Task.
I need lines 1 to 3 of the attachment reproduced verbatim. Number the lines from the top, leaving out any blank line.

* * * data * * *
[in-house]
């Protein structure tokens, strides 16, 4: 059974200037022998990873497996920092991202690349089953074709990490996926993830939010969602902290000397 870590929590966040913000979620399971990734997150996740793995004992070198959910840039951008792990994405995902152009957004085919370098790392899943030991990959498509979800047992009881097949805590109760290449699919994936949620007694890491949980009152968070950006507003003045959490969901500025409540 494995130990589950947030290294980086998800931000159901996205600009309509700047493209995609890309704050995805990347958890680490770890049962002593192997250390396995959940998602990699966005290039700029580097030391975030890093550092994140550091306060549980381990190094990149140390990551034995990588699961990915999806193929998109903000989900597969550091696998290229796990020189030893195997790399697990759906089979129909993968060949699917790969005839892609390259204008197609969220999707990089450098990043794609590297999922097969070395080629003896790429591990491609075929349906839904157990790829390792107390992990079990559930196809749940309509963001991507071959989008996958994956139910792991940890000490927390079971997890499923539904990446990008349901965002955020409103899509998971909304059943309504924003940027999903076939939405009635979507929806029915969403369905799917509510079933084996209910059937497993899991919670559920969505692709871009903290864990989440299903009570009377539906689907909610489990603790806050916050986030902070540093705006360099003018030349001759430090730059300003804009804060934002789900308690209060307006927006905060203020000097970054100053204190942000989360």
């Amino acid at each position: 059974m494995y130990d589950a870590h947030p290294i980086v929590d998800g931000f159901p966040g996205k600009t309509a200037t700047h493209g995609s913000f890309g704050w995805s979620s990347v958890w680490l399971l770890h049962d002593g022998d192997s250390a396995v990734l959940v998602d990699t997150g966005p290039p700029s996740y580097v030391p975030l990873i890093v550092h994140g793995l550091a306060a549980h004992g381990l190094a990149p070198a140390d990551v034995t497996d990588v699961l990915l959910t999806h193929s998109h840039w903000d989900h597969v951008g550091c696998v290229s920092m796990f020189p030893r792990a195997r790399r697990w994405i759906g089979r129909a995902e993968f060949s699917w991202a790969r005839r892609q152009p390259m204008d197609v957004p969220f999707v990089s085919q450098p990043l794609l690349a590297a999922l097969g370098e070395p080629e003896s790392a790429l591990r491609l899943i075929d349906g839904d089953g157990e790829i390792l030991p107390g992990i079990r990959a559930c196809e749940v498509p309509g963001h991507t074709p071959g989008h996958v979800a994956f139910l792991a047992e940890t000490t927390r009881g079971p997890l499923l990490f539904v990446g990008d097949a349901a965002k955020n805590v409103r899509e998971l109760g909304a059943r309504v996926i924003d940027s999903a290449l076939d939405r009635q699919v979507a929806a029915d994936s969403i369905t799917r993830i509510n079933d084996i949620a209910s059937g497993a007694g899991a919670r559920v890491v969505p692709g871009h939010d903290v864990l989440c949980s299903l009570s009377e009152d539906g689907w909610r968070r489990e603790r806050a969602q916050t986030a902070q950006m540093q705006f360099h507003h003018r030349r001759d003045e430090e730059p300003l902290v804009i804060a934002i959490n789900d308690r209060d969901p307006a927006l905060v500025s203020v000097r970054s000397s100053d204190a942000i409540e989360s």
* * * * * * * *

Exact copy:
[in-house]
């Protein structure tokens, strides 16, 4: 059974200037022998990873497996920092991202690349089953074709990490996926993830939010969602902290000397 870590929590966040913000979620399971990734997150996740793995004992070198959910840039951008792990994405995902152009957004085919370098790392899943030991990959498509979800047992009881097949805590109760290449699919994936949620007694890491949980009152968070950006507003003045959490969901500025409540 494995130990589950947030290294980086998800931000159901996205600009309509700047493209995609890309704050995805990347958890680490770890049962002593192997250390396995959940998602990699966005290039700029580097030391975030890093550092994140550091306060549980381990190094990149140390990551034995990588699961990915999806193929998109903000989900597969550091696998290229796990020189030893195997790399697990759906089979129909993968060949699917790969005839892609390259204008197609969220999707990089450098990043794609590297999922097969070395080629003896790429591990491609075929349906839904157990790829390792107390992990079990559930196809749940309509963001991507071959989008996958994956139910792991940890000490927390079971997890499923539904990446990008349901965002955020409103899509998971909304059943309504924003940027999903076939939405009635979507929806029915969403369905799917509510079933084996209910059937497993899991919670559920969505692709871009903290864990989440299903009570009377539906689907909610489990603790806050916050986030902070540093705006360099003018030349001759430090730059300003804009804060934002789900308690209060307006927006905060203020000097970054100053204190942000989360």
């Amino acid at each position: 059974m494995y130990d589950a870590h947030p290294i980086v929590d998800g931000f159901p966040g996205k600009t309509a200037t700047h493209g995609s913000f890309g704050w995805s979620s990347v958890w680490l399971l770890h049962d002593g022998d192997s250390a396995v990734l959940v998602d990699t997150g966005p290039p700029s996740y580097v030391p975030l990873i890093v550092h994140g793995l550091a306060a549980h004992g381990l190094a990149p070198a140390d990551v034995t497996d990588v699961l990915l959910t999806h193929s998109h840039w903000d989900h597969v951008g550091c696998v290229s920092m796990f020189p030893r792990a195997r790399r697990w994405i759906g089979r129909a995902e993968f060949s699917w991202a790969r005839r892609q152009p390259m204008d197609v957004p969220f999707v990089s085919q450098p990043l794609l690349a590297a999922l097969g370098e070395p080629e003896s790392a790429l591990r491609l899943i075929d349906g839904d089953g157990e790829i390792l030991p107390g992990i079990r990959a559930c196809e749940v498509p309509g963001h991507t074709p071959g989008h996958v979800a994956f139910l792991a047992e940890t000490t927390r009881g079971p997890l499923l990490f539904v990446g990008d097949a349901a965002k955020n805590v409103r899509e998971l109760g909304a059943r309504v996926i924003d940027s999903a290449l076939d939405r009635q699919v979507a929806a029915d994936s969403i369905t799917r993830i509510n079933d084996i949620a209910s059937g497993a007694g899991a919670r559920v890491v969505p692709g871009h939010d903290v864990l989440c949980s299903l009570s009377e009152d539906g689907w909610r968070r489990e603790r806050a969602q916050t986030a902070q950006m540093q705006f360099h507003h003018r030349r001759d003045e430090e730059p300003l902290v804009i804060a934002i959490n789900d308690r209060d969901p307006a927006l905060v500025s203020v000097r970054s000397s100053d204190a942000i409540e989360s």